* For the remainder of this section, it is assumed that the reader has entered the terminal configuration mode within the router via "configure terminal" from the privileged EXEC prompt.

Configuring Access Lists and Network Security

Once the router's interfaces are configured, a momment should be taken to determine if any of these interfaces connect to "secure" networks. These networks can be those that connect corporate workstations with the rest of your network or perhaps the rest of the internet. They could also be networks which house servers that provide specific services to the internet community but which you would like to protect as much as possible. A good example of such a server is a WWW server of SMTP gateway. The general public needs to be able to view your web page and send you mail but they do not need to be able to connect interractively to those servers. Other uses for access control could be in protecting parts of your corporate intra-net from other parts of your company. For example, if you have a Research and Development department, it is unlike that you'll be giving your sales staff access details on top secret projects. Likewise, you don't want your Research and Development department making some clever modifications to your accounting servers.

The traditional way of protecting such servers is with access lists. Access lists filter Internet traffic and determine if a packet is permitted to pass into or out of the network. Ideas about how access lists should be designed, where they should be placed, and how physical networks should be structured to allow propper filtering without overloading network links and the routers they connect varry considerably. Some corporations choose to invest in commercial "fire wall" products while others will implement minimal access controls at all. Still others will invest in the hardware necessary to service access lists at two levels (one router that blocks access to itself and the interrior router and a second, the interrior router, that blocks access to itself, is only accessible from inside or even only from its console, and provides primary access list control. This router generally does nothing else besides filtering packets and sending them to its default router or a local host.)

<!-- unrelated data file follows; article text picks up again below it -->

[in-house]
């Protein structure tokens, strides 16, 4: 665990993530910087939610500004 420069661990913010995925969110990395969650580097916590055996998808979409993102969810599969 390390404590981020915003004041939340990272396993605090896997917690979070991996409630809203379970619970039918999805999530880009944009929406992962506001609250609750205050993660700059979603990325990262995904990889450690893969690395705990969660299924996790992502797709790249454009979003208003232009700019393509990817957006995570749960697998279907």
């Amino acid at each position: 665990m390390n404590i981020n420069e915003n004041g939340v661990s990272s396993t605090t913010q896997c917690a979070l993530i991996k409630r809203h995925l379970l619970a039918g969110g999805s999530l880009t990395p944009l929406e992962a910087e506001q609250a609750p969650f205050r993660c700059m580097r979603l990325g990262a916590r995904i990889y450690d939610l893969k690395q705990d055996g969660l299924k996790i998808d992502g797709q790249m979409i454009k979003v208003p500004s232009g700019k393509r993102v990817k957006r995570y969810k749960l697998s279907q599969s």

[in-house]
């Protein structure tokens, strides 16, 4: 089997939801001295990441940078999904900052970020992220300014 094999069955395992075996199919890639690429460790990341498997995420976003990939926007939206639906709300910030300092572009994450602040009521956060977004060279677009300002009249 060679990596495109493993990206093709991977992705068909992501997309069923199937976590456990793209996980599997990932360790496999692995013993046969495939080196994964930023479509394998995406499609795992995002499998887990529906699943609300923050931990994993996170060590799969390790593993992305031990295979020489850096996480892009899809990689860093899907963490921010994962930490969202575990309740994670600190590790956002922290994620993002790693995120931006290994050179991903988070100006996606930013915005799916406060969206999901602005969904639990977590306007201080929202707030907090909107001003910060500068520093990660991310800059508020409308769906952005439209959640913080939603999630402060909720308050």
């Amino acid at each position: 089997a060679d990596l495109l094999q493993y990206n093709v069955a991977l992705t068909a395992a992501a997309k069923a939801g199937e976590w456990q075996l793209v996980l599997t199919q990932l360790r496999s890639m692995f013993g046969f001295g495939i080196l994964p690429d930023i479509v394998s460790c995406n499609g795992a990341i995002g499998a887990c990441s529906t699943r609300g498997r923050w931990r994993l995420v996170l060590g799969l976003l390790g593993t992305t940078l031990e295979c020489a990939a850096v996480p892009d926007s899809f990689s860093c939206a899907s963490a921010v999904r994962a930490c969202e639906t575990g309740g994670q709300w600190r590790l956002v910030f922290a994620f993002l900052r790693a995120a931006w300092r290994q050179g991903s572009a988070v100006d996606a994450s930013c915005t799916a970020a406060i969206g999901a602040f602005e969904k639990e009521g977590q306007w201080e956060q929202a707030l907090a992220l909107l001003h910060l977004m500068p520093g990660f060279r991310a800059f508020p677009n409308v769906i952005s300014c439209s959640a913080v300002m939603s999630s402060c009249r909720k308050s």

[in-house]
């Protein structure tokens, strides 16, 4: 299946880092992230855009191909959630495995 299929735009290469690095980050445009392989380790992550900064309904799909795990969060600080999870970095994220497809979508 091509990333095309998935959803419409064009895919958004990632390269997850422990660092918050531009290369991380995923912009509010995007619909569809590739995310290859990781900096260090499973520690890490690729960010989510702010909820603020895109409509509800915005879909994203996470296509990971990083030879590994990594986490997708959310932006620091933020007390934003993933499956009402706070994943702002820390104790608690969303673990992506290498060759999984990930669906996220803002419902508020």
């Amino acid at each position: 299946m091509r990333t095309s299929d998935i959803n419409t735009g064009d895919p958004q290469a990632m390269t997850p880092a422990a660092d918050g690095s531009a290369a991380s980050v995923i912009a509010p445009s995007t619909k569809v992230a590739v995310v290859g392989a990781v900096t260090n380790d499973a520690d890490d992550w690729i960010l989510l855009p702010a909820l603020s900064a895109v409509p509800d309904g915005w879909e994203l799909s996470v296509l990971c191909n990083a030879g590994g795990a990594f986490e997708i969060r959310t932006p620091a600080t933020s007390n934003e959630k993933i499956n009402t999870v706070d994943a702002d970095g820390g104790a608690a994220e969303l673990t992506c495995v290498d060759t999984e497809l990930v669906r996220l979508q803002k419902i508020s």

Which method you choose depends on your needed level of security, your budget, and the particular application for which the protection is needed. The decisions that lead to the various scenarios are beyond the scope of this document, however. This section intends to focus solely on access list design and implementation for the general case.

Cisco has created two different classes of access lists within its routers. The first, the standard access list, filters only on source address. If numbered access lists are being used (IOS 11.1 and earlier did not support named access lists), than these lists would be numbered from 1 to 99. The second type of access list, the extended access list, is numberes from 100 to 199 and is capable of filtering based on source address, destination address, protocol, protocol port number, and a myriad of other features not necessarily applicable to general IP traffic.

Once an access list is created, it must be tied to an interface in order to be used. The interface configuration considers a filter list to be an "access group". The access group can be applied either inbound or outbound with respect to the interface. For example:

 Interface Serial0
  ip access-group 101 in
  ip access-group 6 out

This group of commands specifies that traffic coming into Serial0 must be processed through extended access list number 101 and that outbound traffic must pass through standard access list 10 before leaving the interface.

Standard access lists are configured by specifying a list number, wether a match on this entry will result in traffic being permitted or denied, and the host or network which is being filtered and the mask associated with it (if it is a network or subnet).

 access-list 10 permit
 access-list 10 deny
 access-list 10 permit
 access-list 10 permit

The above example creates access list 10 and configured 4 entries. The first line permit all traffic with a source IP address of Note that when a host IP address is listed, no mask needs to be associated with it. The second line denies all traffic from the subnet One thing to observe about access lists is that instead of netmasks, they use what Cisco calls "wildcard masks." These masks function very similarly to netmasks with one important difference. Network masks operate from left to right. Wildcard masks operate from right to left. Therefore, when looking at the above configuration line, what the wildcard mask is matching is the 32 addresses that begin at (Since zero is a valid mask, it counts as one address. Hence 31 is used in the mask instead of 32.)

The remaining two lines permit traffic from and respectively. On first glance, a newcommer to access lists might think that the only thing getting denied to this network is the second line and that the permit lines are unnecessary. Access lists, though, are designed to be selectively permissive, not to selectively deny traffic. As a result, an implicit deny exists at the end of this access list. (More propperly, anything that does not explicitly match an entry in the access list is dropped.)